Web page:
Despite how well I rested, my muscles complained about the previous day’s abuse. The bed was comfortable, but it was not home. Still, as I woke, I was happy because Pam was closer to me than she had ever been first thing in the morning. I lay still listening to the sounds, the same ones she heard each morning, the same ones that inspired her poem. City sounds were quite different from those I was used to because I had always been a country boy. Even when I moved to an apartment near Springfield, it was still out in the country compared to Pam’s neighborhood.
When finally, I sat up in bed, I stretched before slipping out from beneath the covers to stand, shaking my arms and legs to loosen up a bit. Grabbing the travel kit from my bag, I headed to the bathroom to take care of the most urgent parts of my morning routine.
After washing my hands, I glanced at my reflection. Probably I could have gone another couple of days without removing the sparse whiskers and peach fuzz from my chin, lip, and cheeks, but I wanted to be clean-shaven for Pam and make a good first impression with her favorite aunt and the people at her church.
I brushed my teeth and then showered. Towel dried hair snagged as I dragged a comb through my tangled mop, doing the best I could to straighten it. But my hair curled naturally making it an ongoing battle to manage. I put on fresh underwear and drew my bathrobe around me, cinching and tying the belt around my waist before I headed downstairs for a glass of water.
It didn’t surprise me that I was the first to wake. It was probably too early to be awake, considering it was nearly midnight when I went to sleep. I thought about making breakfast, at least a bowl of cereal but decided against it. Regardless of how comfortable I felt in this place, this was not my home. I went to the doorstep, figuring there would be a Sunday paper outside. Finding it a few feet from the doorstep, on the frosty lawn, I fetched and brought it inside.
“Ah, thank you,” Pam’s father said as he descended the steps. I offered the paper to him. “It’s just like it was when the boys are home. I’ll take the news and you may have the sports and comics.”
I smiled. “David and Stephen took turns with each, I take it.”
“They used to fight over the comics when they were little. I made them arm wrestle.”
“That’s one solution.”
He laughed. “It worked. However, it was interesting seeing which identical twin would win.”
“I would think they were always the same weight. That must have been a problem for wrestling.”
“They were close enough. There were times they fought over which one would wrestle in a competition. When they reached their junior year, David bulked up to 175-pounds, and Stephen trimmed down to 167-pounds. Their weight difference was often the only way people could tell them apart, except their coach claimed he always knew. There are slight differences between twins that go well beyond appearances, as slight as those might be.”
He settled into his easy chair. I assumed a place on the couch. “What do you think of all this Watergate business?”
“It’s an embarrassment for us in the world. My dad says Nixon isn’t guilty of anything other presidents haven’t done.”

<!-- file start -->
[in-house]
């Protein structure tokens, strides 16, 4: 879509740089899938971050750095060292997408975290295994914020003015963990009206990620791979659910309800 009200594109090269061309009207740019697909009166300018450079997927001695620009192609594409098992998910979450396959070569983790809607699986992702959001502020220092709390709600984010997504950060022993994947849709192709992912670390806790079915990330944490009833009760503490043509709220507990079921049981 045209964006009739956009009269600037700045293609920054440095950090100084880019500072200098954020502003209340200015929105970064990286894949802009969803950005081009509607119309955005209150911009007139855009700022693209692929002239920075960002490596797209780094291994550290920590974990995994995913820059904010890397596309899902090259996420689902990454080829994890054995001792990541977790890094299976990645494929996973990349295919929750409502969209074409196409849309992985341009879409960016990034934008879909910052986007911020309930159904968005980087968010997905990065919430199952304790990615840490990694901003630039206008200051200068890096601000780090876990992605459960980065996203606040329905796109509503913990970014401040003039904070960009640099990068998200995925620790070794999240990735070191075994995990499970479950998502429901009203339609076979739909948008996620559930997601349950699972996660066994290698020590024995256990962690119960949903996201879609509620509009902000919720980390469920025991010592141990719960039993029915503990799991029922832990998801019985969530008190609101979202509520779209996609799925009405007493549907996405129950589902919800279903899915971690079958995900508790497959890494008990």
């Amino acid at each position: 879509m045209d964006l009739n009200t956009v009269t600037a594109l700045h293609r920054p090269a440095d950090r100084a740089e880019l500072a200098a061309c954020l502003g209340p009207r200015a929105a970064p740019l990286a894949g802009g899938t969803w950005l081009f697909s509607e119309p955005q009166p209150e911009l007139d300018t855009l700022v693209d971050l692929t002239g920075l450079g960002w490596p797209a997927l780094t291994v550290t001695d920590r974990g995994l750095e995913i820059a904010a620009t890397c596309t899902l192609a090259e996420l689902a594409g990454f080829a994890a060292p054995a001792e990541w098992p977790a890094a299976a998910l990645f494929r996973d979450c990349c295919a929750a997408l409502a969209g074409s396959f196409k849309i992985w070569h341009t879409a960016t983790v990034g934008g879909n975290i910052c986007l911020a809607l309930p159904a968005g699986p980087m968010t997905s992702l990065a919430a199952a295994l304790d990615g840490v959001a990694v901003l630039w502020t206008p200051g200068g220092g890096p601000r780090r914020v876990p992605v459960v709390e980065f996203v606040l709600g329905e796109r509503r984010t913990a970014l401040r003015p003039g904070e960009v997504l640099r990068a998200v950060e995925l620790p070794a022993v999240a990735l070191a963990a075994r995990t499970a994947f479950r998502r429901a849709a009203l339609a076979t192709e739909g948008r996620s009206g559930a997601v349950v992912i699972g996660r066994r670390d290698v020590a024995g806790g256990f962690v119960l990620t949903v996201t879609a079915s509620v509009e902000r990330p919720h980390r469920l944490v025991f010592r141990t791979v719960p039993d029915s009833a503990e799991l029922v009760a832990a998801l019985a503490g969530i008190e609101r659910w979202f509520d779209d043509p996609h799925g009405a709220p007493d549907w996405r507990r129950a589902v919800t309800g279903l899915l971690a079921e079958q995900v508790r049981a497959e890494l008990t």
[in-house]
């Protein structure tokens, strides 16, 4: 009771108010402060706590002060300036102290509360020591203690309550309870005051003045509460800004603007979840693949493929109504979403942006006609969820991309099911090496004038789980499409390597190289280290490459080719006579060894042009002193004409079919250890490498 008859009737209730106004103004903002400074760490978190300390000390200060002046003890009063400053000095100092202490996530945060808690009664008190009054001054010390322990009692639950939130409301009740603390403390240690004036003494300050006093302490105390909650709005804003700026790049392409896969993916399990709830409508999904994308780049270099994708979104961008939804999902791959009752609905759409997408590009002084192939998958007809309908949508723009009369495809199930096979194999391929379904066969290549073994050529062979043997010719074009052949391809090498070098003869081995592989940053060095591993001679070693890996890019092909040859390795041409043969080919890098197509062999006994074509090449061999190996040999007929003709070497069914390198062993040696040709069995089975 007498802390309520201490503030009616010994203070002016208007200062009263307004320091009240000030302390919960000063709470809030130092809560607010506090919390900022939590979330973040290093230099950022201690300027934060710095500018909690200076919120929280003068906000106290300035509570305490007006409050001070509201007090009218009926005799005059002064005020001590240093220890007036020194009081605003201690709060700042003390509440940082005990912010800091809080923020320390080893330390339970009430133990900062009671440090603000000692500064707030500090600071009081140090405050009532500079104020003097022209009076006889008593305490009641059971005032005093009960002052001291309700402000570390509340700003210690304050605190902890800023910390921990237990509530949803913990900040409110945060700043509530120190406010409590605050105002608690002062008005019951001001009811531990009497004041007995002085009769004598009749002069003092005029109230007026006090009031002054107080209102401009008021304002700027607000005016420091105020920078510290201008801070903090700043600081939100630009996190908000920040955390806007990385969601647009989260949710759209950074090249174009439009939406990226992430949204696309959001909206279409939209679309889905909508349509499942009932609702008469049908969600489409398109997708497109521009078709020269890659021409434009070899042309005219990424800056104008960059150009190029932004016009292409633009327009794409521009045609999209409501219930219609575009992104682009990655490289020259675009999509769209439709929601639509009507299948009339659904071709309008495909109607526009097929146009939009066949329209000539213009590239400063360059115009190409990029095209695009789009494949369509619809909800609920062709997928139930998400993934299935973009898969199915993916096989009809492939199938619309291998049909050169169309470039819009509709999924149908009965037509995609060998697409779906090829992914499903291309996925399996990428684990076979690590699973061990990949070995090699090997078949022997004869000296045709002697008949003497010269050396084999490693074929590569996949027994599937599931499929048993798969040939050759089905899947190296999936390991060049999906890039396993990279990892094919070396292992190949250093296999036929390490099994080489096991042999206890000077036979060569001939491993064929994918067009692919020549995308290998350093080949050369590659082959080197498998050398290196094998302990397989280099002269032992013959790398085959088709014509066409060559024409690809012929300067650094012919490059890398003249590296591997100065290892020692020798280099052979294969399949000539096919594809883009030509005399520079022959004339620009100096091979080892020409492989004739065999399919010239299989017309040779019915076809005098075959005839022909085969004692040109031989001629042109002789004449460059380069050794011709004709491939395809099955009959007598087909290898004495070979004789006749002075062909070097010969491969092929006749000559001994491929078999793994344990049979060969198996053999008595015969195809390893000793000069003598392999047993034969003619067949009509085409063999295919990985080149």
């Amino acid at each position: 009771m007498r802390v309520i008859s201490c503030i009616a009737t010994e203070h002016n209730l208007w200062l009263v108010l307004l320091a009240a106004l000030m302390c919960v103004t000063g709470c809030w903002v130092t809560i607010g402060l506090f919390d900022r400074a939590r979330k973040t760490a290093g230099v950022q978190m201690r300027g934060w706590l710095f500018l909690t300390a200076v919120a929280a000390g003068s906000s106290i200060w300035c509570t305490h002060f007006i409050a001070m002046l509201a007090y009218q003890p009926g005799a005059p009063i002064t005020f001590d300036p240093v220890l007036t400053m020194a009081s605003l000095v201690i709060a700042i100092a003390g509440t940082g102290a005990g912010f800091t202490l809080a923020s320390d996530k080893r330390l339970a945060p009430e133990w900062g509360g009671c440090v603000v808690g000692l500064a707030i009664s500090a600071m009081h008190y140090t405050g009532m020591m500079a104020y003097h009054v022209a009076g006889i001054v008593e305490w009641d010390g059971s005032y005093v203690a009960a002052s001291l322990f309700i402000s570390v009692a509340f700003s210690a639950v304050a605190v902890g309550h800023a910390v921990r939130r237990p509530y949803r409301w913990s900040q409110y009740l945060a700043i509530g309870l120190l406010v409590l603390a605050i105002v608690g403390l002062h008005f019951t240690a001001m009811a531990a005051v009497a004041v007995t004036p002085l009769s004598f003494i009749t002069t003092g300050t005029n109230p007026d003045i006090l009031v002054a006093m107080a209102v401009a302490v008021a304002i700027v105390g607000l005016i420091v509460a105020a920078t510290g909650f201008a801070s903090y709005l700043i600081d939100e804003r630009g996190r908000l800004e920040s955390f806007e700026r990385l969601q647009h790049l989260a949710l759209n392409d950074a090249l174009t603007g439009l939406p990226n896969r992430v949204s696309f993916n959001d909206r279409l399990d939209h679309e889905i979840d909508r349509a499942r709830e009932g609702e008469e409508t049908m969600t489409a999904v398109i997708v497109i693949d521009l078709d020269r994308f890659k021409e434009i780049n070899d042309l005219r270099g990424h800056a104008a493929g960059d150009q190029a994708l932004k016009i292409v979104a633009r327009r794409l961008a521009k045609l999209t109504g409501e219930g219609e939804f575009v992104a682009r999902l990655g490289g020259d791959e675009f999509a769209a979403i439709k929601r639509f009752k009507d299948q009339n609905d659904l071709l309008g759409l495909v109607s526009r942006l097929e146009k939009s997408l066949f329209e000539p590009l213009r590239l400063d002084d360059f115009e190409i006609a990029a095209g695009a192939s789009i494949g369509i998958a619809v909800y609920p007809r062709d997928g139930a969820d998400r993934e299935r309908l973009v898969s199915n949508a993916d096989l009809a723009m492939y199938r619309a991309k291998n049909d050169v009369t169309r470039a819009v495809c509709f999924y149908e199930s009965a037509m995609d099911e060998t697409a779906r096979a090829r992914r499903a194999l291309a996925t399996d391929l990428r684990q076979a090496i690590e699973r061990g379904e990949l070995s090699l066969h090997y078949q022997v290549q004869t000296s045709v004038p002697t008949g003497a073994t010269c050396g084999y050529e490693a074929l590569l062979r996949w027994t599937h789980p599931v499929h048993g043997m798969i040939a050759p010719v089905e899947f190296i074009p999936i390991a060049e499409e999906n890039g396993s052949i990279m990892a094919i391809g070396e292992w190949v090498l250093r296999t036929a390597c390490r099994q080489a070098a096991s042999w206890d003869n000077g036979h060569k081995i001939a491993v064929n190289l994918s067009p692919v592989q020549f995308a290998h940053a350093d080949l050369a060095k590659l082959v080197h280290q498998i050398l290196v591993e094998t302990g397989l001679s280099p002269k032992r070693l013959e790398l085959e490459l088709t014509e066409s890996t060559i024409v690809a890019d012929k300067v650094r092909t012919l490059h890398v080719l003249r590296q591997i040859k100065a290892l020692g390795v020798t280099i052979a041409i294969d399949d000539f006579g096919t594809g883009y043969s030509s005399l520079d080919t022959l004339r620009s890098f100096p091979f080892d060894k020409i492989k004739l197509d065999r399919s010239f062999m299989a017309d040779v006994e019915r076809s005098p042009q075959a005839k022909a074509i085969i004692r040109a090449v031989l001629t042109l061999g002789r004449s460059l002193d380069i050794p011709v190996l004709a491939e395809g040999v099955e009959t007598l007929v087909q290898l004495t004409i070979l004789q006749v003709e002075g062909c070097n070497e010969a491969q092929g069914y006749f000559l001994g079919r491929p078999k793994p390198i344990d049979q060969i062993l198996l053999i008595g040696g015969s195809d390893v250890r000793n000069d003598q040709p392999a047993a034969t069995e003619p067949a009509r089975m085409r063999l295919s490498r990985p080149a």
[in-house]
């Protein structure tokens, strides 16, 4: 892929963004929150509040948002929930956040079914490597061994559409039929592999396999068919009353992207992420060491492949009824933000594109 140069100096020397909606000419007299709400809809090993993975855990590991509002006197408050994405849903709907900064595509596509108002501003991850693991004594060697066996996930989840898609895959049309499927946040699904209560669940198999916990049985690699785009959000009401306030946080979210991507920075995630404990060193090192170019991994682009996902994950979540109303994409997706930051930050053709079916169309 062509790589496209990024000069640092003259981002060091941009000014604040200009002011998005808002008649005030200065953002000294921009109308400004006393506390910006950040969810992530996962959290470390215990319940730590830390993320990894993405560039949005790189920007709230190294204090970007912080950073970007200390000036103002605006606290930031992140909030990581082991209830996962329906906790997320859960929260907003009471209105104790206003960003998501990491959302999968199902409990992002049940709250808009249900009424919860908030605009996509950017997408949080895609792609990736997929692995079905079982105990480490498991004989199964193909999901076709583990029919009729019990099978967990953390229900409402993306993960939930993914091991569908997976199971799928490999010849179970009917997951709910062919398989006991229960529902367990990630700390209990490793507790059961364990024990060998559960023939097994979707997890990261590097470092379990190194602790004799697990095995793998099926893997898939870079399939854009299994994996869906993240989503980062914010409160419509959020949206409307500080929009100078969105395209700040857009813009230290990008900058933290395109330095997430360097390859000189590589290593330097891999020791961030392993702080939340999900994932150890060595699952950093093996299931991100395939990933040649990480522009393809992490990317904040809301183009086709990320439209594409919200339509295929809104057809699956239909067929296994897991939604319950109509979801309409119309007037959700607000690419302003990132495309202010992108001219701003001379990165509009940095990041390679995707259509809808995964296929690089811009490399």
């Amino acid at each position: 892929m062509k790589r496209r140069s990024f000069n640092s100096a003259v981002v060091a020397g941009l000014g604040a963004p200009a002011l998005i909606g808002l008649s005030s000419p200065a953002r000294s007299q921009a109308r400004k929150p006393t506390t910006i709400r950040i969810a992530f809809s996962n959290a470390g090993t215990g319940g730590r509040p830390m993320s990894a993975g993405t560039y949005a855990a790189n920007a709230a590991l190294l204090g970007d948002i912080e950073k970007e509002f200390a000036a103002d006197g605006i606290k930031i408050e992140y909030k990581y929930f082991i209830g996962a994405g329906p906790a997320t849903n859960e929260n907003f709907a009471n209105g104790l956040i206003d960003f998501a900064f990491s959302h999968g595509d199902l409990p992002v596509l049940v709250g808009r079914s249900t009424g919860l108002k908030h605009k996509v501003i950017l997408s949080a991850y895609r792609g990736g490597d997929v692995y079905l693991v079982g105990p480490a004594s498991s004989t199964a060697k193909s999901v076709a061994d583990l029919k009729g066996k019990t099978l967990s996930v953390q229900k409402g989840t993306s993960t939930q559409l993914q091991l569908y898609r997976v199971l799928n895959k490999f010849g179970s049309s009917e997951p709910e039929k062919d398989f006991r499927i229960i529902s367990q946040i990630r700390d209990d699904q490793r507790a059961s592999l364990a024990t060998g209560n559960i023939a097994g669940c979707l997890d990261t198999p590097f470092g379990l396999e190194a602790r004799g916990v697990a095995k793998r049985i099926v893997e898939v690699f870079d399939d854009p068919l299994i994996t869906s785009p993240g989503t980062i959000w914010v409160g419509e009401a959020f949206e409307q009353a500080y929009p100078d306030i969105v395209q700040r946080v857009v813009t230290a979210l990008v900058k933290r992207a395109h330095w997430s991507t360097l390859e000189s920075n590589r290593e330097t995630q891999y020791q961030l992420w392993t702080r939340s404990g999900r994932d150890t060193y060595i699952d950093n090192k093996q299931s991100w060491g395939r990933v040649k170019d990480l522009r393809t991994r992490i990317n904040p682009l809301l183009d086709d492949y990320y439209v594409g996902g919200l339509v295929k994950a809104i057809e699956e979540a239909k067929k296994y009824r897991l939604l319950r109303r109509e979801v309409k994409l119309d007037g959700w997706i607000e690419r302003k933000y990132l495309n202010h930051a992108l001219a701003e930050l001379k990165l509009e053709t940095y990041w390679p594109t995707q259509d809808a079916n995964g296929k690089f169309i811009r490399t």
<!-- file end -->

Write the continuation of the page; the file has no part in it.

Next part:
“He may be right there. Politicians aren’t known for being honest. The point is he got caught covering up a stupid caper.”
“He had McGovern beaten. I don’t understand why they needed to spy on the campaign?”
“It’s the normal paranoia of politics. Otherwise, who knows?”
“They’ve voted to impeach him, now. That seems to be what everyone wanted,” I said. Not that I followed the news that much, but it was hard not to hear some things that were going on, especially from teachers at school.
“The Democrats got the revenge they wanted, anyway. I’m not sure it will get the necessary votes in the Senate after a trial, though. I guess we’ll see. I hope he has the good sense to resign before putting the entire country through that.”
“We discussed it a while back in one of my classes. An impeachment trial might adversely impact the balance of power in the government for some time.”
“That’s a good point and more reason for him to resign first. At any rate, I suspect we will have a Democrat elected in ‘76.”
“That will be the first time I can vote for President.”
“You registered already I take it.”
“A few weeks ago. I didn’t know I could do it before my birthday until my government teacher told us in class. I also registered for the draft.”
“Now that it’s winding down, let’s hope we never get into another mess like Vietnam. We’ve lost enough lives there without accomplishing much.”
“It will be a while before I’d have to serve, I’ll have a Two-S deferment for college,” I said. “Anyway, there may be less of a demand for a draft now.”
“I’m glad my sons are in college. Some of their friends are in the army, though. I know their parents. When you have a kid in the military, you worry every day - you know? Even if there isn’t an active war, there always seems to be something on the horizon. And it is dangerous work they do, even their training exercises.”
“I have a couple of friends who are serving, now. They needed jobs. That’s why they joined. That and the benefits. But yeah, going off to war is scary.”
Mr. Roberts sighed, turned a page, and continued to read silently.
I found a listing of basketball scores from around the state. Countryside won their final game of the season, convincingly. “My school took the Mad River Valley League championship last night.”
“That’s good. Do you follow basketball?”
“Some of the guys on the team are in a few of my classes.”
“We’re friendly, I guess. I’m not sure I’d call them friends.”
“It’s good you’re selective.”
“I guess so. I think it’s more they select not to hang out with me — not that I have a lot of time anymore.”